Where it all began
Sentiment analysis, also known as opinion mining, has a history dating back to the 1960s when the first attempt was made by psychologist Stuart Oskamp to classify text based on sentiment using a simple counting method. In the 1980s and 1990s, sentiment analysis gained popularity in market research. In the early 2000s, machine learning algorithms were introduced to sentiment analysis, allowing for more accurate analysis of large datasets. With the emergence of social media in the mid-2000s, sentiment analysis became an important tool for monitoring and understanding public opinion on platforms such as Twitter and Facebook.
In recent years, sentiment analysis has become more widely used across industries, including finance, healthcare, and politics. Advances in natural language processing (NLP) and machine learning have led to more accurate sentiment analysis and the ability to analyse more complex types of text, such as social media posts and product reviews. Today, sentiment analysis is a rapidly growing field, and continues to be an important tool for understanding and analysing public opinion.
With the Tenant Satisfaction Measures that come into effect in April 2023, understanding the sentiment of tenants will be more critical than ever. While the survey questions themselves have fixed responses, the verbatim comments could be a valuable source of additional data for Housing Associations on the reasons behind their feedback enabling data led strategies on what improvements and changes need to be made.
Scalability: Sentiment analysis can be applied to large volumes of text data, making it useful for processing not only verbatim feedback but social media feeds and other forms of user-generated content at scale.
Speed and efficiency: Sentiment analysis algorithms can quickly and accurately classify the sentiment of a large volume of text, saving time and effort compared to manual analysis.
Insights: Sentiment analysis can provide valuable insights into customer opinion helping housing associations make data-driven decisions.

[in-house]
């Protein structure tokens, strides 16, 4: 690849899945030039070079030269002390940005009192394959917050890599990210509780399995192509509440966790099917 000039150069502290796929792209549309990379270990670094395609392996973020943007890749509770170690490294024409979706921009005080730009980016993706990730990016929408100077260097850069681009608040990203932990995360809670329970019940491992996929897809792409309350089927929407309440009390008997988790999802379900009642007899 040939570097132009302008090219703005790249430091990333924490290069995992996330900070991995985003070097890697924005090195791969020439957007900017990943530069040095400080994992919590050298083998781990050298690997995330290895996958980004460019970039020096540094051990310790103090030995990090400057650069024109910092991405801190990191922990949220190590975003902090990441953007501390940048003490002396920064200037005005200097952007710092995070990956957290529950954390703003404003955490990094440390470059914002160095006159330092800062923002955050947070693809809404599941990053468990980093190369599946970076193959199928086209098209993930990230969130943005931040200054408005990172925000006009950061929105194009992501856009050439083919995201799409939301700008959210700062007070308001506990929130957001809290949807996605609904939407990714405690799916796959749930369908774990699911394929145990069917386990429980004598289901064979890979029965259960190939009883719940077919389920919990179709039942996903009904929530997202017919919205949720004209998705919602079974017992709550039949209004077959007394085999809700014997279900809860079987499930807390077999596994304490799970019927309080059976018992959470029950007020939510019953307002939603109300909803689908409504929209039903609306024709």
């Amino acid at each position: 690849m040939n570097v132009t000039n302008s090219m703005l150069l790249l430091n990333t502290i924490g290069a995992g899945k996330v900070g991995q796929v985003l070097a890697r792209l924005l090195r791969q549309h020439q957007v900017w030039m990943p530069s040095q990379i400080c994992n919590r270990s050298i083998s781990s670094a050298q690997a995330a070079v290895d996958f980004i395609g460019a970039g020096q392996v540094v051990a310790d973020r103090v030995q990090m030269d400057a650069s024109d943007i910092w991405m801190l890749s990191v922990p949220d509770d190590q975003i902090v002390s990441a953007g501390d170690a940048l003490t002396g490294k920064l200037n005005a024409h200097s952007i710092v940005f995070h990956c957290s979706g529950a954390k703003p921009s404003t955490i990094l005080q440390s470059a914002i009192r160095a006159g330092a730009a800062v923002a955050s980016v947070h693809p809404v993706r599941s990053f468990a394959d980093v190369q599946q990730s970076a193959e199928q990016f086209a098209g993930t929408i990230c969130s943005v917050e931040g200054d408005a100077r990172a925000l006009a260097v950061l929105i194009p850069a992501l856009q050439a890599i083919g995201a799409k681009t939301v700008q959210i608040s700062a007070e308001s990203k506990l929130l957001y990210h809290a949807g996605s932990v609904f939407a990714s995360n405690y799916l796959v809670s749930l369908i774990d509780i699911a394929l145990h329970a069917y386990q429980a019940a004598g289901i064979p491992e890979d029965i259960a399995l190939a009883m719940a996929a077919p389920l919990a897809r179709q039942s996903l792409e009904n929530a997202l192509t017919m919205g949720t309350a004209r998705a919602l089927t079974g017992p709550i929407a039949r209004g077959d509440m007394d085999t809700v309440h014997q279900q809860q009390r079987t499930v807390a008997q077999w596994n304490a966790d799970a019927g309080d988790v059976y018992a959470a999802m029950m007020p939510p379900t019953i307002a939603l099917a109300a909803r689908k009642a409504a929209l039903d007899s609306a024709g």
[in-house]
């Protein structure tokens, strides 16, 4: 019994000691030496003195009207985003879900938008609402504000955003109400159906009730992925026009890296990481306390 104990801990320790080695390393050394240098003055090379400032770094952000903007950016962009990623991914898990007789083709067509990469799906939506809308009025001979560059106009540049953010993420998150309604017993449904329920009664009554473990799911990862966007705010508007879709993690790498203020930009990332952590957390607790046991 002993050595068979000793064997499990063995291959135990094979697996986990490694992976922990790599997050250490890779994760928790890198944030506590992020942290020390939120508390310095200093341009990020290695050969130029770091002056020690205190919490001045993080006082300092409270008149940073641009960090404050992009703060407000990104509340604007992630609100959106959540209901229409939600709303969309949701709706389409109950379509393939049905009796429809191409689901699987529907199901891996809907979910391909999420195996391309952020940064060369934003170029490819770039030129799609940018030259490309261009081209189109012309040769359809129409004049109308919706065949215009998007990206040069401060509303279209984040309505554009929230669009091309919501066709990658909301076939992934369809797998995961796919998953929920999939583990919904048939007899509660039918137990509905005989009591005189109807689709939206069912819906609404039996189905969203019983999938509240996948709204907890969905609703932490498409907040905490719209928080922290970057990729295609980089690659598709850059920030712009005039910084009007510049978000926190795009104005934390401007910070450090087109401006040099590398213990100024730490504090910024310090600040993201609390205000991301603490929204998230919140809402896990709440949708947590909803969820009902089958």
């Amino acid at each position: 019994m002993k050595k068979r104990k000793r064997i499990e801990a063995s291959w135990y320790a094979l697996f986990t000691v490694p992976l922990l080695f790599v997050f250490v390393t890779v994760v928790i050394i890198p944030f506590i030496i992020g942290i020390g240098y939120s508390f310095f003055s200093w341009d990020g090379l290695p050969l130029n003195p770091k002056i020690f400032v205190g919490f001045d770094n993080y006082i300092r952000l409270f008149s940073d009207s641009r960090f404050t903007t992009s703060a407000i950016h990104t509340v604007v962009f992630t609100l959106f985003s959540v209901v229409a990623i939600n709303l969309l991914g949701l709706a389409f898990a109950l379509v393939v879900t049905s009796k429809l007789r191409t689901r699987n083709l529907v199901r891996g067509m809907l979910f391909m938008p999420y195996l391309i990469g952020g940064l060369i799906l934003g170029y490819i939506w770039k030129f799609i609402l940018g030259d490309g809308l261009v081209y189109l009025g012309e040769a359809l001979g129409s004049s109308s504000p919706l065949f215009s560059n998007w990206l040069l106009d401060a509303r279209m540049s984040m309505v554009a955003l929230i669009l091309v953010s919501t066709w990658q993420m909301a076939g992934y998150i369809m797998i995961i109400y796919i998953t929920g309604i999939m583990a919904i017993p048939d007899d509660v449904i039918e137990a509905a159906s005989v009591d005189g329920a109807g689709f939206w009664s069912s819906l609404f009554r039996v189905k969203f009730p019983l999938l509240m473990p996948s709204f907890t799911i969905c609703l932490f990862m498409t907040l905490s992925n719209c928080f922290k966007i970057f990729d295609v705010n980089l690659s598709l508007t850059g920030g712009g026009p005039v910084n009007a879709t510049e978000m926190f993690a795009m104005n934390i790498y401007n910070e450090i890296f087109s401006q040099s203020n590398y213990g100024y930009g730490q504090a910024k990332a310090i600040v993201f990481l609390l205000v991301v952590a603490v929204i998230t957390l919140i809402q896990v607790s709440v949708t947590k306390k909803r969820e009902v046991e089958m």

Accuracy: Sentiment analysis algorithms are not always accurate and may misclassify sentiment, especially in cases of sarcasm or irony.
Contextual limitations: Sentiment analysis algorithms often struggle to account for the nuances of language and sector specific context, leading to errors in classification.
Bias: Sentiment analysis algorithms may be biased towards certain sentiments or groups of people, depending on the training data used.
Lack of granularity: Sentiment analysis can only provide a high-level analysis of sentiment and may not be able to capture the nuances of sentiment within a piece of text.
Why understanding customer emotions is as important as the identifying the sentiment.
Sentiment and emotion are related concepts, but they are not the same thing.
Understanding both emotions and sentiments in natural language processing (NLP) is important because they provide different and complementary information.
Sentiment refers to the polarity of a text, whether it is positive, negative or neutral. Sentiment analysis is useful for quickly getting a general understanding of the attitude expressed in a text.
Emotion, on the other hand, refers to the feelings or states of mind evoked by a text, such as anger, joy, fear, or sadness. Emotion analysis is more nuanced than sentiment analysis because it attempts to capture the complex and multi-dimensional nature of human emotions.
Understanding emotions in addition to the sentiment can provide deeper understanding insights into the impact an experience had or is having on a customer.
What does the future look like and how could sentiment analysis support the housing sector?
Multilingual sentiment analysis: With such a growing, diverse cultural make up across UK housing associations, multilingual sentiment analysis has become more important. Advanced machine learning models that can accurately analyse sentiment in multiple languages will be in high demand.
Real-time sentiment analysis: The ability to analyse sentiment in real-time, integrated with chatbots, voice assistants and recommendation engines providing support to both agents and customers.
Emotion detection: Sentiment analysis has moved beyond simply identifying positive or negative sentiment, to detecting emotions such as anger, joy, or sadness. This will enable businesses to provide more personalised customer experiences and make more informed business decisions.
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